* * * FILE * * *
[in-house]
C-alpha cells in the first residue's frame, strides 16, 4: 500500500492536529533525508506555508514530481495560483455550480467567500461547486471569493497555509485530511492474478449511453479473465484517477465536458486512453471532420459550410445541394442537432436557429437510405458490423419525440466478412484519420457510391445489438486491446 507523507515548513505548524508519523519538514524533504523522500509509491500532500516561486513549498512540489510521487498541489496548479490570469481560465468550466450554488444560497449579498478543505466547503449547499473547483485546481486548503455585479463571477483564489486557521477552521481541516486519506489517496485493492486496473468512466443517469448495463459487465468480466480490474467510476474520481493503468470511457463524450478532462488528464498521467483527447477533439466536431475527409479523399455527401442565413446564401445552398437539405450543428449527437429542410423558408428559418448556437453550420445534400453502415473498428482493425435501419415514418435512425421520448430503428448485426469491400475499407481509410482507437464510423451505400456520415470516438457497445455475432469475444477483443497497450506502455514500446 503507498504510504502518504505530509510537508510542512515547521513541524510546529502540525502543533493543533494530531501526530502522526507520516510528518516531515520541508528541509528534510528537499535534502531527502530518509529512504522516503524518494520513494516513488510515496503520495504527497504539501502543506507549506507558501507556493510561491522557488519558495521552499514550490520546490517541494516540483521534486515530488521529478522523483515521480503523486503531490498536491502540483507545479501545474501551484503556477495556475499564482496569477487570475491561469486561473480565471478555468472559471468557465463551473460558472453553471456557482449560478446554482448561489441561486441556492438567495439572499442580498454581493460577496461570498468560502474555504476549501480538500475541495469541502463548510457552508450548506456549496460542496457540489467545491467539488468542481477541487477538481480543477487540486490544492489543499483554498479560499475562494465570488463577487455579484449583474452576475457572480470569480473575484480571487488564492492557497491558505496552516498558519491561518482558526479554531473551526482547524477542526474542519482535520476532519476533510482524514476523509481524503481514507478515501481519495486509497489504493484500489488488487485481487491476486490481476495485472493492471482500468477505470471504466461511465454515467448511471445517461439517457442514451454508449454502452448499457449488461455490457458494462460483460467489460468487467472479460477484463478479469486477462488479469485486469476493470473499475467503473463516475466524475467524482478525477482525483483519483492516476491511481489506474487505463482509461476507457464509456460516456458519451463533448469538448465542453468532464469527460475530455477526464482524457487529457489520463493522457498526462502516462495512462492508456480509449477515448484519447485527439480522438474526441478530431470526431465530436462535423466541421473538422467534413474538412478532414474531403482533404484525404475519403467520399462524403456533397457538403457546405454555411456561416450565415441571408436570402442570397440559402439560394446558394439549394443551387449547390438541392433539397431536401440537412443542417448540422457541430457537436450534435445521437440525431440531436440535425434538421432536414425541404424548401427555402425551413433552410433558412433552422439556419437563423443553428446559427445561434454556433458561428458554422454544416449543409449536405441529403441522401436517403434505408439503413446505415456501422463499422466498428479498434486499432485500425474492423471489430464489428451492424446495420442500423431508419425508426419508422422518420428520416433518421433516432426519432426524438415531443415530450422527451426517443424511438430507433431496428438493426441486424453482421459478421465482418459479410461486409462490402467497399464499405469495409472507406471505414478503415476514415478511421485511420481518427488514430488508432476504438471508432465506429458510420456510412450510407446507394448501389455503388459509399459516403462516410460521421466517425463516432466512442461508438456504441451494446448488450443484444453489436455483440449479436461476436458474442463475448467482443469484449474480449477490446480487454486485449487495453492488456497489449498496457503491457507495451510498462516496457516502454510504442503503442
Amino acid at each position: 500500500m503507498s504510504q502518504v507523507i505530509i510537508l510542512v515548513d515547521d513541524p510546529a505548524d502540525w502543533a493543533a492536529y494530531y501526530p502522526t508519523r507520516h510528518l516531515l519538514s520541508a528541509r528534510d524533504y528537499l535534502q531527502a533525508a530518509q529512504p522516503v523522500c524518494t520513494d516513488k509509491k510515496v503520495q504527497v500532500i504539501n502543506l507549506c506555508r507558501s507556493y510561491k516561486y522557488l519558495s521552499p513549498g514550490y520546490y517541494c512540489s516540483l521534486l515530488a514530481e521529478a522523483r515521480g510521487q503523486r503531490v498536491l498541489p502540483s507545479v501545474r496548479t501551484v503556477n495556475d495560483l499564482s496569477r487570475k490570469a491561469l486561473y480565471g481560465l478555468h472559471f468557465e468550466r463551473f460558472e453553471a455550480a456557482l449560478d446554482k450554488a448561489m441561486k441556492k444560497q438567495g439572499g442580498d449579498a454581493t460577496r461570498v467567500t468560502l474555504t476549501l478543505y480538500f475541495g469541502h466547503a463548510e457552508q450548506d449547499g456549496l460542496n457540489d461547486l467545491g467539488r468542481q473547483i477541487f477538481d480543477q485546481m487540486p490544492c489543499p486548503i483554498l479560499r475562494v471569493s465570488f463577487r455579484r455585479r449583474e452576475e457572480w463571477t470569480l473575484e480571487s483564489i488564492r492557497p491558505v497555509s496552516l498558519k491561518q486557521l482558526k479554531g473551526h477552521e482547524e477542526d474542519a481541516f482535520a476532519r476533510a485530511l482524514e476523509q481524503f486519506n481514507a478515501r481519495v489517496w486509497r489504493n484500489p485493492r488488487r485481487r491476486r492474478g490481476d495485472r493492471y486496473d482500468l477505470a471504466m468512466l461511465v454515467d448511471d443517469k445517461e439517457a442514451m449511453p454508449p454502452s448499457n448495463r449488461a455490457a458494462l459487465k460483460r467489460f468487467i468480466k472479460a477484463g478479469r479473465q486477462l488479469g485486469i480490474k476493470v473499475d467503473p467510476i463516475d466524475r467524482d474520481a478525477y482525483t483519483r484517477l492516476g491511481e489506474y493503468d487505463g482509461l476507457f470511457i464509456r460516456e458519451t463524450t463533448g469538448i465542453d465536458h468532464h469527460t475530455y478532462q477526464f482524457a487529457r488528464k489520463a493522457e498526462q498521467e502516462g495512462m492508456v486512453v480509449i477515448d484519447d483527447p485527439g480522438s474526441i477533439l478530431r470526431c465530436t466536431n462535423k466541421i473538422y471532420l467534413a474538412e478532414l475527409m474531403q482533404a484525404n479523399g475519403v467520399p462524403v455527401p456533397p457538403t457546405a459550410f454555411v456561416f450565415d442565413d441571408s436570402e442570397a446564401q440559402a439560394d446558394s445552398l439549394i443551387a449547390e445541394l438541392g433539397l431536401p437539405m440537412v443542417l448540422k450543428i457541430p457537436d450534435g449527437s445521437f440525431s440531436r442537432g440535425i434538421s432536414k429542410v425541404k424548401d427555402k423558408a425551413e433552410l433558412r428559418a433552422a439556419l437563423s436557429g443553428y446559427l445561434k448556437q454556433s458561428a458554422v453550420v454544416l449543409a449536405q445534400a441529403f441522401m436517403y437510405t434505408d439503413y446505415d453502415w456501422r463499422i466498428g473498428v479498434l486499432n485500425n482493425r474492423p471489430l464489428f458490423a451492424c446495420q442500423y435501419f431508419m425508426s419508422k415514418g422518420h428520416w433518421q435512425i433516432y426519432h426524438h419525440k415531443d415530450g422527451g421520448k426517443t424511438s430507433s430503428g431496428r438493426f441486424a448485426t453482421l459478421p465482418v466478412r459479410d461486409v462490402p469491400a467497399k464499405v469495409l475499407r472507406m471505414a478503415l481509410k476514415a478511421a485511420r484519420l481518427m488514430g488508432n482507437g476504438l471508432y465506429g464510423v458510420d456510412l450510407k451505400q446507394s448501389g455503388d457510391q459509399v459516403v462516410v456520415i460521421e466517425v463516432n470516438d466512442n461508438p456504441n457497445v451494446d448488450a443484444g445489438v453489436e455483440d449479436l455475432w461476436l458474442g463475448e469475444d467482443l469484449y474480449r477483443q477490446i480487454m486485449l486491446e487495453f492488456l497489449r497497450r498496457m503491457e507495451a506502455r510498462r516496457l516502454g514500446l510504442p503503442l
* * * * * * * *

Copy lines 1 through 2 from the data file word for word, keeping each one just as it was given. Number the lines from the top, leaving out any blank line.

[in-house]
C-alpha cells in the first residue's frame, strides 16, 4: 500500500492536529533525508506555508514530481495560483455550480467567500461547486471569493497555509485530511492474478449511453479473465484517477465536458486512453471532420459550410445541394442537432436557429437510405458490423419525440466478412484519420457510391445489438486491446 507523507515548513505548524508519523519538514524533504523522500509509491500532500516561486513549498512540489510521487498541489496548479490570469481560465468550466450554488444560497449579498478543505466547503449547499473547483485546481486548503455585479463571477483564489486557521477552521481541516486519506489517496485493492486496473468512466443517469448495463459487465468480466480490474467510476474520481493503468470511457463524450478532462488528464498521467483527447477533439466536431475527409479523399455527401442565413446564401445552398437539405450543428449527437429542410423558408428559418448556437453550420445534400453502415473498428482493425435501419415514418435512425421520448430503428448485426469491400475499407481509410482507437464510423451505400456520415470516438457497445455475432469475444477483443497497450506502455514500446 503507498504510504502518504505530509510537508510542512515547521513541524510546529502540525502543533493543533494530531501526530502522526507520516510528518516531515520541508528541509528534510528537499535534502531527502530518509529512504522516503524518494520513494516513488510515496503520495504527497504539501502543506507549506507558501507556493510561491522557488519558495521552499514550490520546490517541494516540483521534486515530488521529478522523483515521480503523486503531490498536491502540483507545479501545474501551484503556477495556475499564482496569477487570475491561469486561473480565471478555468472559471468557465463551473460558472453553471456557482449560478446554482448561489441561486441556492438567495439572499442580498454581493460577496461570498468560502474555504476549501480538500475541495469541502463548510457552508450548506456549496460542496457540489467545491467539488468542481477541487477538481480543477487540486490544492489543499483554498479560499475562494465570488463577487455579484449583474452576475457572480470569480473575484480571487488564492492557497491558505496552516498558519491561518482558526479554531473551526482547524477542526474542519482535520476532519476533510482524514476523509481524503481514507478515501481519495486509497489504493484500489488488487485481487491476486490481476495485472493492471482500468477505470471504466461511465454515467448511471445517461439517457442514451454508449454502452448499457449488461455490457458494462460483460467489460468487467472479460477484463478479469486477462488479469485486469476493470473499475467503473463516475466524475467524482478525477482525483483519483492516476491511481489506474487505463482509461476507457464509456460516456458519451463533448469538448465542453468532464469527460475530455477526464482524457487529457489520463493522457498526462502516462495512462492508456480509449477515448484519447485527439480522438474526441478530431470526431465530436462535423466541421473538422467534413474538412478532414474531403482533404484525404475519403467520399462524403456533397457538403457546405454555411456561416450565415441571408436570402442570397440559402439560394446558394439549394443551387449547390438541392433539397431536401440537412443542417448540422457541430457537436450534435445521437440525431440531436440535425434538421432536414425541404424548401427555402425551413433552410433558412433552422439556419437563423443553428446559427445561434454556433458561428458554422454544416449543409449536405441529403441522401436517403434505408439503413446505415456501422463499422466498428479498434486499432485500425474492423471489430464489428451492424446495420442500423431508419425508426419508422422518420428520416433518421433516432426519432426524438415531443415530450422527451426517443424511438430507433431496428438493426441486424453482421459478421465482418459479410461486409462490402467497399464499405469495409472507406471505414478503415476514415478511421485511420481518427488514430488508432476504438471508432465506429458510420456510412450510407446507394448501389455503388459509399459516403462516410460521421466517425463516432466512442461508438456504441451494446448488450443484444453489436455483440449479436461476436458474442463475448467482443469484449474480449477490446480487454486485449487495453492488456497489449498496457503491457507495451510498462516496457516502454510504442503503442